This post is contributed by One Drop member – Cherie Tseng. 

One of the core ethos that underscores Traditional Chinese Medicine is the idea of balance. That idea is illustrated most prolifically by the ideas of Yin-and Yang, the feminine in counterbalance with the masculine. When we fall ill or are out of sorts, we can assume that some part of our body is out of balance, out of sync and needs rebalancing.

This is an internalization of the natural world, like night and day. They do not oppose each other, in so much as they are always seeking to be perfectly complementary to each other; one cannot exist without the other — separate yet interdependent  where one gives the other meaning.

Our body is home to 14 meridians: 2 centerline  or principal meridians called the central meridian and governing meridian — and 12 other meridians that exist in pairs: Each pair comprises of a Yin meridian and a Yang meridian is mirrored in both sides of our body. Each meridian corresponds to an internal organ and each organ, in turn, bears its own physiological and “invisible energy functions” that is dependent on other organ systems and the greater meridian network. The whole is greater than the sum of its parts.

The meridian pairs are:

  • Spleen Meridian (Yin)  – Spleen Meridian (Yang)
  • Heart Meridian (Yin) – Small Intestine Meridian (Yang)
  • Kidney Meridian (Yin) – Bladder Meridian (Yang)
  • Pericardium Meridian (Yin) – Triple Burner Meridian (Yang)
  • Liver Meridian (Yin) – Gallbladder Meridian (Yang)
  • Lung Meridian (Yin) – Large Intestine (Yang)
The Yin is the force that causes things to expand and rise, the Yang is the force causes things to contract and descend. The Yin meridians are the feminine meridians that move upwards, like the Central meridian which runs upwards from our belly button upwards in the direction of our chin. The Yang meridians are the masculine meridians that move downwards, like the Governing meridian which runs from about our lower back upwards, over the crown of our head to our forehead.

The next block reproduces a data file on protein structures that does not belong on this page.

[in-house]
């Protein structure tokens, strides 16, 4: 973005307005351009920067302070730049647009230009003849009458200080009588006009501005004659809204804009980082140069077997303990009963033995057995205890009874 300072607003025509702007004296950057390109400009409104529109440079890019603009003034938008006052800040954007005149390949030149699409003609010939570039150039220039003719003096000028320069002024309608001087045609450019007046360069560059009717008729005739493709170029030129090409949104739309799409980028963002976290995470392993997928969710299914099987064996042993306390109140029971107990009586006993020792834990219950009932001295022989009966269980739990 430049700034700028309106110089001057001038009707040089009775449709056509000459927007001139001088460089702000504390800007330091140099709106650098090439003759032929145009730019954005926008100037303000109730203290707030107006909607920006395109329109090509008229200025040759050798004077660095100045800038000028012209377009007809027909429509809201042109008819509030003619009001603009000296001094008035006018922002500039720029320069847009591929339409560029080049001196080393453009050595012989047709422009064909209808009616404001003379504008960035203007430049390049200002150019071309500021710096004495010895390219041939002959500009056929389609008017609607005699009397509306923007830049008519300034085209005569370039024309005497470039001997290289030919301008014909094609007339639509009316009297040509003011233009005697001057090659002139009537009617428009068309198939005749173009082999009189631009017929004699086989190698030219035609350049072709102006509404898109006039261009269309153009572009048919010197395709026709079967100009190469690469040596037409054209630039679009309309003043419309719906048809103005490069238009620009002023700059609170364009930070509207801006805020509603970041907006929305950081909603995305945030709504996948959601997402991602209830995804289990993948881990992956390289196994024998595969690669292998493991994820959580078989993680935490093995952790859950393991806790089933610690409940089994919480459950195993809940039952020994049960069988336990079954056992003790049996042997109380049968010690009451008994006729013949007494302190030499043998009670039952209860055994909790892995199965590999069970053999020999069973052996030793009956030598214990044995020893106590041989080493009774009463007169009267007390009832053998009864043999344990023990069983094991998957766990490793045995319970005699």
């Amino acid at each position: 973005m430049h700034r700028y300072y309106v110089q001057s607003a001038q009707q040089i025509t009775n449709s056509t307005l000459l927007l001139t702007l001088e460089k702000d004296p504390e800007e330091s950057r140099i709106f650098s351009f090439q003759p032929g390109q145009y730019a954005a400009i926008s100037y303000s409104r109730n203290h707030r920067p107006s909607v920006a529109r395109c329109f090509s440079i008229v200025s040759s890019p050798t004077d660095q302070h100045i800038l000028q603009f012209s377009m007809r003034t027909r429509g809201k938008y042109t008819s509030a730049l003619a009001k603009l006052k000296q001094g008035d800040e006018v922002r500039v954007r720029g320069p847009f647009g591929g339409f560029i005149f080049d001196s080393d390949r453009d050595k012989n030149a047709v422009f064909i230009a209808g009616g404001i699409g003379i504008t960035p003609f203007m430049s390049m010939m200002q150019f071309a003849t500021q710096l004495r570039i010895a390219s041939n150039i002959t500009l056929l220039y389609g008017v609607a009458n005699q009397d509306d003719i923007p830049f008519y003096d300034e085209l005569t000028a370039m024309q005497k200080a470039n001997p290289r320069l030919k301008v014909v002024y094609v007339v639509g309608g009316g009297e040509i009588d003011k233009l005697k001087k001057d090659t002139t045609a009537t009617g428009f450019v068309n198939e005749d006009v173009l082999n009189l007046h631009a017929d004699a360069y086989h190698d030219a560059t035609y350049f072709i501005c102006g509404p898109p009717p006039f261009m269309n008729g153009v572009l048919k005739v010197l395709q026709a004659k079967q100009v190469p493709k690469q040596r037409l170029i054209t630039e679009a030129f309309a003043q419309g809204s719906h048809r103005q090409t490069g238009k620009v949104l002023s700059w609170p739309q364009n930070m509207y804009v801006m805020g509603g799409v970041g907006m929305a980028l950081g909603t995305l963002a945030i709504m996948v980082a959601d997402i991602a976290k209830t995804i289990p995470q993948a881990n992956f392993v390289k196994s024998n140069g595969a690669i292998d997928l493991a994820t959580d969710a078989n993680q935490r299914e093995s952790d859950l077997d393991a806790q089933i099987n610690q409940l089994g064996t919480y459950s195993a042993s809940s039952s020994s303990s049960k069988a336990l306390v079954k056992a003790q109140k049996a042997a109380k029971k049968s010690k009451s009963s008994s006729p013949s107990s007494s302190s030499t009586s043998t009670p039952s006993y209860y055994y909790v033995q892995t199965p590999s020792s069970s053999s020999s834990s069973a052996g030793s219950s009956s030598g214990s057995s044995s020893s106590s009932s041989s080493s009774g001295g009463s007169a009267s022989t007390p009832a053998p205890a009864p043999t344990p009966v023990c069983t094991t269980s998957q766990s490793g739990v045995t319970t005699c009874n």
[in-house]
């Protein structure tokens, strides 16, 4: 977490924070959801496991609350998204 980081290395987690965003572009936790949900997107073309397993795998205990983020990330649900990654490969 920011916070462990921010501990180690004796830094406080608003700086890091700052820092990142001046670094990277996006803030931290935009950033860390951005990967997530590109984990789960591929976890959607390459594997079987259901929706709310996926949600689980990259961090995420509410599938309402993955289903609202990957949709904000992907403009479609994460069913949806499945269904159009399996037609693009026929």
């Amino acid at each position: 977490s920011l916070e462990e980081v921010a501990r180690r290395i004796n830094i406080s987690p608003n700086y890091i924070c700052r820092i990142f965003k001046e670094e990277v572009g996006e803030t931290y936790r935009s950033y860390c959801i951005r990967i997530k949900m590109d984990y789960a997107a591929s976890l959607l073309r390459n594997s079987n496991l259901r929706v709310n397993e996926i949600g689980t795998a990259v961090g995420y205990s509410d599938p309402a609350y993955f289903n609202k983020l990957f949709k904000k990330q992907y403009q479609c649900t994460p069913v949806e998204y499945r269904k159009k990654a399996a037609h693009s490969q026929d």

Other than direction, the Yin and Yang meridians are also opposite in nature. The Yin meridians are dispersive in nature and function, the Yang meridians are more consolidating by way of being. The Heart Meridian and the Lung Meridian are classic examples of Yin Meridians that are dispersive; pumping blood and breath throughout the body. The Bladder meridian and Stomach Meridian are vessels that hold fluid and food. If a system is too Yin, the runs happens. The converse overly Yang system results in constipation.

If you were to track your body’s ups and downs and match them against the meridian clock you could get a sense of whether your body might be leaning Yin or tending Yang. Rebalancing the system seems logical from a physical point of view, if it is too cool, warm it up; if it is too warm, cool it down. Most people do that by way of changing diet or taking herbs and supplements to counter a surge or dip.

A personal meridian log can also shed light on your personality. A Yin person  sees things in its component parts and often finds themselves feeling exhausted depleted from giving too much, being too much. After all, their personality tends to be akin to an outpouring of assistance, emotional help and people look to them to “hold space” for them, or to “be there to pick up the pieces”. They get invested and take on spill-overs from other people. They stand in the gap usually as supporters and partners that often bear the brunt.

A Yang person is more consolidating in nature, they help make sense of the whole. The meta what their Yin counterpart sorts through. Their tiredness is more from being overwhelmed and inundated with too much being piled on them, with people and projects looking to them to “keep things together” and help “make sense of things.” They tend to get embroiled to fix issues, win the day and to clean up the mess. They are exhausted from being overwhelmed and smothered.

Understanding your body’s reaction against the study of the Meridian clock can give you insights into your personality and its subsequent accompanying emotional (and situational) issues. It can also give you valuable insight into how you might rebalance your system not just on a physical level but an emotional and lifestyle level too. Or you can consider applying to the various meridians. General, broad spectrum application oils include Lavender, Cedarwood, Frankincense and White Angelica. Other good neutral oils to have in your corner include Tangerine or citrus fresh.

For more specificity, consider oils like cypress, roman chamomile, lemongrass of you need to “cool the system down” and essential oils like ginger, rosemary and thyme and Aroma Seiz to “warm the system up.”

If you like Cherie’s articles and would like to purchase the Young Living oils or have further clarifications, please contact Cherie here. If you are ready to sign up as member to purchase, you can click here to join Cherie and her team.


Leave a Comment